Thursday, June 8, 2017

Despite Politicians Claims, State Funding Levels Have Little Effect On Public College Tuition

From The Wall Street Journal, "What Causes High Tuition? Don’t Trust Your Intuition: When states cut spending by $100, students at public colleges do pay more—but the increase is only $5." by Preston Cooper:
Tuition goes up no matter what state legislators do. Public colleges, with state boundaries insulating them from competition, and generous federal student aid programs at their disposal, charge as much as they can get away with. Changes in state funding are largely irrelevant.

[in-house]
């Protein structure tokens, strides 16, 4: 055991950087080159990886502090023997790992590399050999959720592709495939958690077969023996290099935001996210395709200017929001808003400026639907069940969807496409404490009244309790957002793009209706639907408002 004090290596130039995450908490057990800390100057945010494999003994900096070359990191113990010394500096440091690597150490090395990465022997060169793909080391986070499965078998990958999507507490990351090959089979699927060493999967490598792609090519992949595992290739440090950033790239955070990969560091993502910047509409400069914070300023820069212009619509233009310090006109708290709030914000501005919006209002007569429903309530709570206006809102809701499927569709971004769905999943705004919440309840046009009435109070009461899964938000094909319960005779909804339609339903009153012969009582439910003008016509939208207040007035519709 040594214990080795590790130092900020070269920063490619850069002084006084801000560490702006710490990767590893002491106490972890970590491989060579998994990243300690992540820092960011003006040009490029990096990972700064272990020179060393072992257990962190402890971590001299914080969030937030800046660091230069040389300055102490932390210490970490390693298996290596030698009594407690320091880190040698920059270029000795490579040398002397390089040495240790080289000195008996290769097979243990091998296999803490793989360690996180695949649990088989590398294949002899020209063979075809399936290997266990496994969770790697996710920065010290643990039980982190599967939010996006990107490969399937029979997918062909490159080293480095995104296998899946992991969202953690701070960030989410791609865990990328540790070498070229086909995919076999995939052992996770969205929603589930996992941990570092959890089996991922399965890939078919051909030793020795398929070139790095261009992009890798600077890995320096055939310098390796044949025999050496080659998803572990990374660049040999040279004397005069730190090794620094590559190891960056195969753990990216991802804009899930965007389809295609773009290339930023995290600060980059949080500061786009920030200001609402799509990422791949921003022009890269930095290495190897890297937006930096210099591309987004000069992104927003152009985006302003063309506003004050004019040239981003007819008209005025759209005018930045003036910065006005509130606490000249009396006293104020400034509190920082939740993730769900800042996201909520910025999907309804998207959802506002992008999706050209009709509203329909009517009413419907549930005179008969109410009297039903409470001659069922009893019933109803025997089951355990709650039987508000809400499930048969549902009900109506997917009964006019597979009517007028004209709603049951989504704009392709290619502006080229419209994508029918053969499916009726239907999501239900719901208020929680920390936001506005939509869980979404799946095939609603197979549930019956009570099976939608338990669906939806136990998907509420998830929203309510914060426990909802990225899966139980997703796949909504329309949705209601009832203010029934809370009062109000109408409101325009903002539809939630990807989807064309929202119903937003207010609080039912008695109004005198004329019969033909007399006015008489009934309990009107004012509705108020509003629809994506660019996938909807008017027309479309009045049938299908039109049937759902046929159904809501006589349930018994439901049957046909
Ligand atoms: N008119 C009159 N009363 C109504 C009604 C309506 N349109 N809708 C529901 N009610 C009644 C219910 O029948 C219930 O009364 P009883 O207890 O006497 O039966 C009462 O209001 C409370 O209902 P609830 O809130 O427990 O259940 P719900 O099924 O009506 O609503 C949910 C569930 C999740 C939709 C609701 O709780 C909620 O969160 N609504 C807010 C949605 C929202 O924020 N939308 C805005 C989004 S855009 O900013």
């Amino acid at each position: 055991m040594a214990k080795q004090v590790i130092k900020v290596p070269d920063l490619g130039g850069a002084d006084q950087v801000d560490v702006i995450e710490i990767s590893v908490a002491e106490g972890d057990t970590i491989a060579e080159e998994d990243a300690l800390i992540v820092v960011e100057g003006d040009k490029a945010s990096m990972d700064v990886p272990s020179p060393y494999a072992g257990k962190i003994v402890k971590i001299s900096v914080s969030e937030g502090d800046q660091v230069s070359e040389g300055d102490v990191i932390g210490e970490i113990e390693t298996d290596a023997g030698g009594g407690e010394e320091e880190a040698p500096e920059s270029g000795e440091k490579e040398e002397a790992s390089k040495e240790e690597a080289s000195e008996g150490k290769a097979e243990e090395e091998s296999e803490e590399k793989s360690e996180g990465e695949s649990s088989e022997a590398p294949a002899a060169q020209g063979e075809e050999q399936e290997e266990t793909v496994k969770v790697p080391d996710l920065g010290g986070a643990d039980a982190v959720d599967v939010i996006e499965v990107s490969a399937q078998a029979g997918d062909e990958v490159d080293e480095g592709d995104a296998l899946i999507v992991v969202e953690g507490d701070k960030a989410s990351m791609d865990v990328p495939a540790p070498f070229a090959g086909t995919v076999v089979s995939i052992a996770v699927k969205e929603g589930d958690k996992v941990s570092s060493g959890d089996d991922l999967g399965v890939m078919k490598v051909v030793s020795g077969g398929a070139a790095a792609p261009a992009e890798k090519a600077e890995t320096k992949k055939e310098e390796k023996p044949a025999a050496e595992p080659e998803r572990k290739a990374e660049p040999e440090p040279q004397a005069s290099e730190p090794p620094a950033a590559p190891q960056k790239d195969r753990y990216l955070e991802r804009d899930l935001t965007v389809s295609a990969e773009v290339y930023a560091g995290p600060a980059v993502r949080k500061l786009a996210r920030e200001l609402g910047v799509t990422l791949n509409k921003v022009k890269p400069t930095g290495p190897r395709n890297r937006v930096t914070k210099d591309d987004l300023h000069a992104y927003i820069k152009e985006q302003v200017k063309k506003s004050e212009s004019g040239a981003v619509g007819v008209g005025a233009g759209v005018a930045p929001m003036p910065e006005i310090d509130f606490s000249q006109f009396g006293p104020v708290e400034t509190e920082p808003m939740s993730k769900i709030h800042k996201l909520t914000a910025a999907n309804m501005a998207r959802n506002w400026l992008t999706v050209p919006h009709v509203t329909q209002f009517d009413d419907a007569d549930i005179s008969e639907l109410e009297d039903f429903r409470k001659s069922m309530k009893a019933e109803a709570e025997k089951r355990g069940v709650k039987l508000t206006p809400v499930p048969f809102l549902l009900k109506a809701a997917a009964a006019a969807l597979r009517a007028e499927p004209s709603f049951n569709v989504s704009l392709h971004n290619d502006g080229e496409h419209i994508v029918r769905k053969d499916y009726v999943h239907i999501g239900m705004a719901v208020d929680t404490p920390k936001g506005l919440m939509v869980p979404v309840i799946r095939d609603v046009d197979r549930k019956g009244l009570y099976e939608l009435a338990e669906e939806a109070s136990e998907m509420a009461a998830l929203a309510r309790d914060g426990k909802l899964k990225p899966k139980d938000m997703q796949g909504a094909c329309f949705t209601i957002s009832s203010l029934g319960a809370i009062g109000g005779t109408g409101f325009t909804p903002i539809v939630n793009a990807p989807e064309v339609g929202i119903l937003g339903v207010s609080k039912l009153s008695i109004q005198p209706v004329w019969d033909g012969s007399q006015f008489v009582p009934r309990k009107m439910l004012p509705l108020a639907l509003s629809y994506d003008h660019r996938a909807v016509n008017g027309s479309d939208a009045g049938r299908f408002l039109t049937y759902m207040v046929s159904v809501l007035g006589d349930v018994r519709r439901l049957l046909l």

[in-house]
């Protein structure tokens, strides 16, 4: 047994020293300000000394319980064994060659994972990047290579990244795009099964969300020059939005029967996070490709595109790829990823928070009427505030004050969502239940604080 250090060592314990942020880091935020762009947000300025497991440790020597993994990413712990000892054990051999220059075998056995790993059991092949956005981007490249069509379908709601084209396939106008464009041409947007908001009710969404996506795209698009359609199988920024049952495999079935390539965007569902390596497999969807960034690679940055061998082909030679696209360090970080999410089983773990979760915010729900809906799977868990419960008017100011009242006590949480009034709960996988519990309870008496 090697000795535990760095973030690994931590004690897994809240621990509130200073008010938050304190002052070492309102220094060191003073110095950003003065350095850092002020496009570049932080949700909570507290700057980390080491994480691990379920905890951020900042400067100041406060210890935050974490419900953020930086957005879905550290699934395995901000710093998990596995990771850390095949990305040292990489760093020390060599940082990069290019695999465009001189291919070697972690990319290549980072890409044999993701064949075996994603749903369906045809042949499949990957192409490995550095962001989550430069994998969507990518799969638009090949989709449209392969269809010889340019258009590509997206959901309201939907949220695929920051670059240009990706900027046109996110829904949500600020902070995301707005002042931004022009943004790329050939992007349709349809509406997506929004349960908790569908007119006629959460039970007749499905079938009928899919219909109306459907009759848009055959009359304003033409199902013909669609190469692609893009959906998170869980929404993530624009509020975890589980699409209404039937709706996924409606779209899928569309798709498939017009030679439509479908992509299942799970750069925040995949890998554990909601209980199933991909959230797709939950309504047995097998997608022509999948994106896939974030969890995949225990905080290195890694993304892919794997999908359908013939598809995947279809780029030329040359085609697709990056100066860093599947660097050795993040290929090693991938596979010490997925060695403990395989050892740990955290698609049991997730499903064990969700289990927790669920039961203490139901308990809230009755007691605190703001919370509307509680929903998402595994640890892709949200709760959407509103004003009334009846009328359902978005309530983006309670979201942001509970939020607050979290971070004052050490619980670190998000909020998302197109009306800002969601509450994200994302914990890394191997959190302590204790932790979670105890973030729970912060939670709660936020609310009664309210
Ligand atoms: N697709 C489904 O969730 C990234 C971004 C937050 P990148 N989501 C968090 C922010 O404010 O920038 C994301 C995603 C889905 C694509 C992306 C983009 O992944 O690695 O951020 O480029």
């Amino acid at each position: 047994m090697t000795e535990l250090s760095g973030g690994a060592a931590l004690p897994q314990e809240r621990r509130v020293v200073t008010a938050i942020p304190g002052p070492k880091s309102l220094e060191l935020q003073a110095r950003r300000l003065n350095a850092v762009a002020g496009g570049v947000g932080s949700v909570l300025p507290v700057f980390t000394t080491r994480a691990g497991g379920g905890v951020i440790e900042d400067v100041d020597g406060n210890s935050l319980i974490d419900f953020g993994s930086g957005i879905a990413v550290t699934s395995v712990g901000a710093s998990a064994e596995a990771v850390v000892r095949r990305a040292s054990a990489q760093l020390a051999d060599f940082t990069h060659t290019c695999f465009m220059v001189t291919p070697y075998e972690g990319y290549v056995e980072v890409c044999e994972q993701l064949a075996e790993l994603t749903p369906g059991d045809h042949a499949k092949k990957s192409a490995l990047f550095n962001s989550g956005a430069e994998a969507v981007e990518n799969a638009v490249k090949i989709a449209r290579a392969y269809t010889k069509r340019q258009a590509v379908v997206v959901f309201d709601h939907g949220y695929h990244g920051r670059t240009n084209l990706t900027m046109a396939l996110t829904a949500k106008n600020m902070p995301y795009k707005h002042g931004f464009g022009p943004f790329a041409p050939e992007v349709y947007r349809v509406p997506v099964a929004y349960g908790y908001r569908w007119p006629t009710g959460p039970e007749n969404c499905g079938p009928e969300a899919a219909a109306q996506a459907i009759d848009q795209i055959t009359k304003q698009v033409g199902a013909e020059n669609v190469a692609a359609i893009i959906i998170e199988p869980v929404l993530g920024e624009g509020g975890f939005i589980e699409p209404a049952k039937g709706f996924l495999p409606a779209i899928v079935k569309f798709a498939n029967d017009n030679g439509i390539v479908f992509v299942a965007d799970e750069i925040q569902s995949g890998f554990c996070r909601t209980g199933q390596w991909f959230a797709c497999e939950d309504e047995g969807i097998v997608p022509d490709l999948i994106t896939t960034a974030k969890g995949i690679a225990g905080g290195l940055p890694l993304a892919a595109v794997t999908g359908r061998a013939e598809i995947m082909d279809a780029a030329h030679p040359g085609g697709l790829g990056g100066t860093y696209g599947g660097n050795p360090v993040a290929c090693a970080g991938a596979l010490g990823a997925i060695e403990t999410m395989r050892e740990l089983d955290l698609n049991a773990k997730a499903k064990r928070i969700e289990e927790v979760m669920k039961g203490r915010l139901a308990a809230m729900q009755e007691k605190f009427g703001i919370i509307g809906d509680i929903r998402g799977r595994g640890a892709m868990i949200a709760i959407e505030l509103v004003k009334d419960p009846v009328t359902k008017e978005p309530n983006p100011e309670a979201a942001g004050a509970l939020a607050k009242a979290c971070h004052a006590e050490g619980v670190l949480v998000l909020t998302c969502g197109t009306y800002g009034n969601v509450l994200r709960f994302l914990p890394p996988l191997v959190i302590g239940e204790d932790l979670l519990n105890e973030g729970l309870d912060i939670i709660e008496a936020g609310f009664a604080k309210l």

In a new study, I compare tuition and direct state funding changes at four-year public colleges between 2004 and 2015. This covers both a boom in state funding (2004-08) and a bust (2008-12). Sure enough, the relationship is quite weak. Less than 5% of changes in state funding pass through to higher tuition. In other words, if funding falls by $100 per student, tuition will rise by less than $5.

Colleges do tend to cut spending when state funding goes down. But the expenditures they cut are usually in areas unrelated to instruction, such as research and administration. When funding goes up, colleges largely plow that money into higher spending rather than return it to students through lower tuition.


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